A drunken, sarcastic, and sneering Greenwald who admits to a "guilty conscience," admits why he took the foul case: "I defended you, Steve, because I found the wrong man was on trial - so I torpedoed Queeg for you. I had to torpedo him. And I feel sick about it." He praises Queeg's earlier service record in the 30s, while berating the others (and himself) in a prosecutorial tone for showing uncaring ignorance of those who had defended their country:

Greenwald: When I was studying law, and Mr. Keefer here was writing his stories, and you, Willie, were tearing up the playing fields of dear old Princeton, who was standing guard over this fat, dumb, happy country of ours, eh? Not us. Oh, no! We knew you couldn't make any money in the service. So who did the dirty work for us? Queeg did! And a lot of other guys, tough, sharp guys who didn't crack up like Queeg.
Keith: But no matter what, Captain Queeg endangered the ship and the lives of the men.
Greenwald: He didn't endanger anybody's life! You did! All of you! You're a fine bunch of officers.

He criticizes Maryk and the other officers for not preserving military integrity and supporting Queeg as captain when he needed their loyalty and sympathy after the dye-marking incident:

Greenwald: Tell me, Steve, after the Yellowstain business, Queeg came to you guys for help and you turned him down, didn't you?
Maryk: Yes, we did.
Greenwald: You didn't approve of his conduct as an officer. He wasn't worthy of your loyalty. So you turned on him. You ragged him. You made up songs about him. If you'd given Queeg the loyalty he needed, do you suppose the whole issue would have come up in the typhoon?

Greenwald's major scorn and recrimination, however, is reserved for the deceitful, manipulative and cowardly Keefer ("the man who should have stood trial") - "the Caine's favorite author, the Shakespeare whose testimony nearly sunk us all." He confronts the understated Keefer as the evil influence and "real author" behind the entire mutiny:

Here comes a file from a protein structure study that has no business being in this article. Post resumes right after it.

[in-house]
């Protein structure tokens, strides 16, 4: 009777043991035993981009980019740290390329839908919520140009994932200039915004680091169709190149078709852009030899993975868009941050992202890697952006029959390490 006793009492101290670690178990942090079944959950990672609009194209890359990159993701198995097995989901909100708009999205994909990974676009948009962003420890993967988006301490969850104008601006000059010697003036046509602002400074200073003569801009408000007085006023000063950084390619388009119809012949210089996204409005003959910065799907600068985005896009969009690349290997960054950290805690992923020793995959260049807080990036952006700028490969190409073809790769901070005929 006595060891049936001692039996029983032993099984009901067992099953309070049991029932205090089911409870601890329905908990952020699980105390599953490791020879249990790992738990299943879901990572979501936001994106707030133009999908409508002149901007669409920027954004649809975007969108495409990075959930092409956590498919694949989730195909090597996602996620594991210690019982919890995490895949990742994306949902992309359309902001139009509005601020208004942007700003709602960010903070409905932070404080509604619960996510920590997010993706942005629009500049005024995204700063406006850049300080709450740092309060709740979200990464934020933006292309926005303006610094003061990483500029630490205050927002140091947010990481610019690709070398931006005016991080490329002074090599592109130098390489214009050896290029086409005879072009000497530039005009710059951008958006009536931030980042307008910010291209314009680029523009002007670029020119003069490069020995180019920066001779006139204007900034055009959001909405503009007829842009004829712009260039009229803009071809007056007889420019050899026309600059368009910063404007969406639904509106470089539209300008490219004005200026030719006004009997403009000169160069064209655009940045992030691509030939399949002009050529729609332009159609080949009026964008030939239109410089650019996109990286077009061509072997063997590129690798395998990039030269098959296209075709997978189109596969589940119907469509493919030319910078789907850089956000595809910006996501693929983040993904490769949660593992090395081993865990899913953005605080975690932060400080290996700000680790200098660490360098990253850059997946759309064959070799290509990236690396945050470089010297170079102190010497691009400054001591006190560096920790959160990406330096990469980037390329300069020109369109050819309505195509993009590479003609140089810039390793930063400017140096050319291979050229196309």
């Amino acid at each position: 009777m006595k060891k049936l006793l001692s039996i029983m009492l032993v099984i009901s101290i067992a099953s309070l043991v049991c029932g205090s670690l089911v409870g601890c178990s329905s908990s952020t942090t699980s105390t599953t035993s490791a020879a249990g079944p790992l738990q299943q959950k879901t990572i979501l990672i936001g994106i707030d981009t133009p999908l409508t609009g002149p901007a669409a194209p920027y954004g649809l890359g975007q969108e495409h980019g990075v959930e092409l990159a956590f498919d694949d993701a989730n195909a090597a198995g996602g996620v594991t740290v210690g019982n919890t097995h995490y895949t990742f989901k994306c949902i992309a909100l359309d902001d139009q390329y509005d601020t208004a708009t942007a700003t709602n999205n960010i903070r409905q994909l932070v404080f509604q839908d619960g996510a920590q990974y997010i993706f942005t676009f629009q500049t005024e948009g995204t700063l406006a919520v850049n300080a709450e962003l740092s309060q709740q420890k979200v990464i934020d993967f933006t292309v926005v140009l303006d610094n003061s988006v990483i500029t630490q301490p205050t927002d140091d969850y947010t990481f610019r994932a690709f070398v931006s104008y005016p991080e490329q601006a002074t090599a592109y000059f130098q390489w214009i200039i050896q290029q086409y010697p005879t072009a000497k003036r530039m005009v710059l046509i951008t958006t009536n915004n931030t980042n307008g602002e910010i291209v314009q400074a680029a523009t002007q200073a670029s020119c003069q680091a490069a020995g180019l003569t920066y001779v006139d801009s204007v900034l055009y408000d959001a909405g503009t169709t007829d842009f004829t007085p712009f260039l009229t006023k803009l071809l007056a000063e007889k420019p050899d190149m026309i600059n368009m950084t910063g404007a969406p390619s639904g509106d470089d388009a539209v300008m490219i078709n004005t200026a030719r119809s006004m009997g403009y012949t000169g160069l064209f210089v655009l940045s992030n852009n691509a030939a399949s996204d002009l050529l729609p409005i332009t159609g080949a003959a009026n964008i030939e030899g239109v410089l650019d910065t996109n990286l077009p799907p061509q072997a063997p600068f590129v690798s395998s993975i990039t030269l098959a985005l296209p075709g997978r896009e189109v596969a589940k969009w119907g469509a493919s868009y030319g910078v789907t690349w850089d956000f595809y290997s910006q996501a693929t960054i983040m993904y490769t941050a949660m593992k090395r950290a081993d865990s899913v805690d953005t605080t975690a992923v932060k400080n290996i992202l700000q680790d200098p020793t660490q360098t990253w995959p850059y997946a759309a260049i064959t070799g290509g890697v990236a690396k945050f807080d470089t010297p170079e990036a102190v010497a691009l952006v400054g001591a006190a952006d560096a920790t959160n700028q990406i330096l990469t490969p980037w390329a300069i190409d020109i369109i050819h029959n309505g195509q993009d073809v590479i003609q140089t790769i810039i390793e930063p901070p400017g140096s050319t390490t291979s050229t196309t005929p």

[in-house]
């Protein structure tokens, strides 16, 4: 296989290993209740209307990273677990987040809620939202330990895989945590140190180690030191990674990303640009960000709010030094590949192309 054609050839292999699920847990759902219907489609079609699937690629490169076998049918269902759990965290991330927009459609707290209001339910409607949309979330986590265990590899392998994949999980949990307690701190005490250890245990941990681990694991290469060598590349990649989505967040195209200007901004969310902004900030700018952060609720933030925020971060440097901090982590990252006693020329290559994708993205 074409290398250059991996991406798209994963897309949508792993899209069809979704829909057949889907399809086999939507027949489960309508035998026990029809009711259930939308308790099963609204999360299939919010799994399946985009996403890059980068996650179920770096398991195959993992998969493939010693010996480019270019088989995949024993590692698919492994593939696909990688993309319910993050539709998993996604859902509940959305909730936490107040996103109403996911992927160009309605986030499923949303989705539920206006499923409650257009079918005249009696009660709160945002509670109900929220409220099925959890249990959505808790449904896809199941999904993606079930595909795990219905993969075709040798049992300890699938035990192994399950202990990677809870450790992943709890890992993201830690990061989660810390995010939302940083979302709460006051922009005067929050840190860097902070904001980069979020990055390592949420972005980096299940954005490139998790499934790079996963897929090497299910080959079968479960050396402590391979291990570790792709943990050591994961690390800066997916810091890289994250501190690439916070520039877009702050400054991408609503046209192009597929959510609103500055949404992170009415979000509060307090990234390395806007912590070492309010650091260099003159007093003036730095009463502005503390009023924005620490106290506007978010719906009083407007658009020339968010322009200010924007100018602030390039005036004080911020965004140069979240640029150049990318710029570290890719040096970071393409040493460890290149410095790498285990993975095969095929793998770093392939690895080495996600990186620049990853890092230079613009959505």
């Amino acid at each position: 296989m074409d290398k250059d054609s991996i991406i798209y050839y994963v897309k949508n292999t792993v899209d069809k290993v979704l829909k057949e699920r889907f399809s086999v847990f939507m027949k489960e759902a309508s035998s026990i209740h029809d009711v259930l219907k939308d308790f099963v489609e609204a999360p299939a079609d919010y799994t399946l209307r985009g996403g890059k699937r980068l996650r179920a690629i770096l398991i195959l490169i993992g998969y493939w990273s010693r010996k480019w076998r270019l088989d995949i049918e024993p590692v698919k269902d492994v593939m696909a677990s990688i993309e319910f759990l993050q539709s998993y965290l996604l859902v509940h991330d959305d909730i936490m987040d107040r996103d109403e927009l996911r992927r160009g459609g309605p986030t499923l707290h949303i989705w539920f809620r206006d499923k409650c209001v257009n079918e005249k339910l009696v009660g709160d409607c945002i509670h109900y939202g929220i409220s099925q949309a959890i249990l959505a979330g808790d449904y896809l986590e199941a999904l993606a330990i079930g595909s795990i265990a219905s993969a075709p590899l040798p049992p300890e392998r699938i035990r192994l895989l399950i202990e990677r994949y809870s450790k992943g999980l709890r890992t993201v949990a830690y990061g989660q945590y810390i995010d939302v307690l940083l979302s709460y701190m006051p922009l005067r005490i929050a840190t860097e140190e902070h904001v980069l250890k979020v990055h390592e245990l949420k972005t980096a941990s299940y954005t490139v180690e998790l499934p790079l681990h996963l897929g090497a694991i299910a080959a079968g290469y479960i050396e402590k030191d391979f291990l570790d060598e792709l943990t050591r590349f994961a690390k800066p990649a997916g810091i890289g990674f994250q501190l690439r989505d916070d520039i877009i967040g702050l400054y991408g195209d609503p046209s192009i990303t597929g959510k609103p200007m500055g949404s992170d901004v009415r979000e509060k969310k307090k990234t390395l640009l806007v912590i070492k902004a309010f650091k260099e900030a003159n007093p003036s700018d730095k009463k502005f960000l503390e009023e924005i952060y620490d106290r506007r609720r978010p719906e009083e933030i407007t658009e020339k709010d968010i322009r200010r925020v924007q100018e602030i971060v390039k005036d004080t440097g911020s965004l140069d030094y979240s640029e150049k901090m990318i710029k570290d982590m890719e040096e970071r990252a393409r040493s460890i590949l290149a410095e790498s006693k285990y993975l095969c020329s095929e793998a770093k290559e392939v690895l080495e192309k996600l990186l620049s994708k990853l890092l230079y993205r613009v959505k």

You ought to read his testimony. He never even heard of Captain Queeg!...Queeg was sick. He couldn't help himself. But you - you're real healthy. Only you didn't have one-tenth the guts that he had...I want to drink a toast to you, Mr. Keefer. From the beginning, you hated the Navy, and then you thought up this whole idea, and you managed to keep your skirts nice and starched and clean, even in the court martial. Steve Maryk will always be remembered as a mutineer. But you! You'll publish your novel, you'll make a million bucks, you'll marry a big movie star, and, for the rest of your life, you'll live with your conscience, if you have any. Now, here's to the real author of the Caine mutiny. Here's to you, Mr. Keefer.

And after the mock toast, he throws his champagne [another yellow-stained marker] in Keefer's face, and then offers an outspoken challenge:

If you wanna do anything about it, I'll be outside. I'm a lot drunker than you are - so it'll be a fair fight.

The accused Keefer is left standing alone in the room with a rendered verdict of guilty.

The film ends with Keith, now reassigned to a new ship (to his surprise) under the command of Captain DeVriess. Keith's new bride May Wynn (May Wynn, originally Donna Lee Hickey), whom he earlier dated during shore leaves, kisses him at dockside and watches as her husband's ship departs for the Pacific theater of the war, and steams away under San Francisco's Golden Gate Bridge.